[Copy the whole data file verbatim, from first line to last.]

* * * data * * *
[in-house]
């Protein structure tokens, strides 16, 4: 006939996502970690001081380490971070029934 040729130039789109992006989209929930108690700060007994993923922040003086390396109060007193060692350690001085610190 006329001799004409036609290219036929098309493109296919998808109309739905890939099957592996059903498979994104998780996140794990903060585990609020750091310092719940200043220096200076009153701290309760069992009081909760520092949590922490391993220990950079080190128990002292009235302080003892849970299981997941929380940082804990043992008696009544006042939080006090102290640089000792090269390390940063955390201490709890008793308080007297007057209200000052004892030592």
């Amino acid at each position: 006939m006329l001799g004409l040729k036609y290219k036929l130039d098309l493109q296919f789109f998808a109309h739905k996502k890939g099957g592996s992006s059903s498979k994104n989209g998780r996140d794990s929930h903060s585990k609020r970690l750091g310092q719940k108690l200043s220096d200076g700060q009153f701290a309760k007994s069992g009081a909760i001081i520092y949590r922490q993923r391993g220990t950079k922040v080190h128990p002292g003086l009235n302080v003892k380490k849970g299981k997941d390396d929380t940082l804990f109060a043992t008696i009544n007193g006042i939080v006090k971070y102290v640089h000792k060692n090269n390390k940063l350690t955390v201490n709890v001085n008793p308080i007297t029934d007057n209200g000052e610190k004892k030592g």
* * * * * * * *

[in-house]
């Protein structure tokens, strides 16, 4: 006939996502970690001081380490971070029934 040729130039789109992006989209929930108690700060007994993923922040003086390396109060007193060692350690001085610190 006329001799004409036609290219036929098309493109296919998808109309739905890939099957592996059903498979994104998780996140794990903060585990609020750091310092719940200043220096200076009153701290309760069992009081909760520092949590922490391993220990950079080190128990002292009235302080003892849970299981997941929380940082804990043992008696009544006042939080006090102290640089000792090269390390940063955390201490709890008793308080007297007057209200000052004892030592």
């Amino acid at each position: 006939m006329l001799g004409l040729k036609y290219k036929l130039d098309l493109q296919f789109f998808a109309h739905k996502k890939g099957g592996s992006s059903s498979k994104n989209g998780r996140d794990s929930h903060s585990k609020r970690l750091g310092q719940k108690l200043s220096d200076g700060q009153f701290a309760k007994s069992g009081a909760i001081i520092y949590r922490q993923r391993g220990t950079k922040v080190h128990p002292g003086l009235n302080v003892k380490k849970g299981k997941d390396d929380t940082l804990f109060a043992t008696i009544n007193g006042i939080v006090k971070y102290v640089h000792k060692n090269n390390k940063l350690t955390v201490n709890v001085n008793p308080i007297t029934d007057n209200g000052e610190k004892k030592g």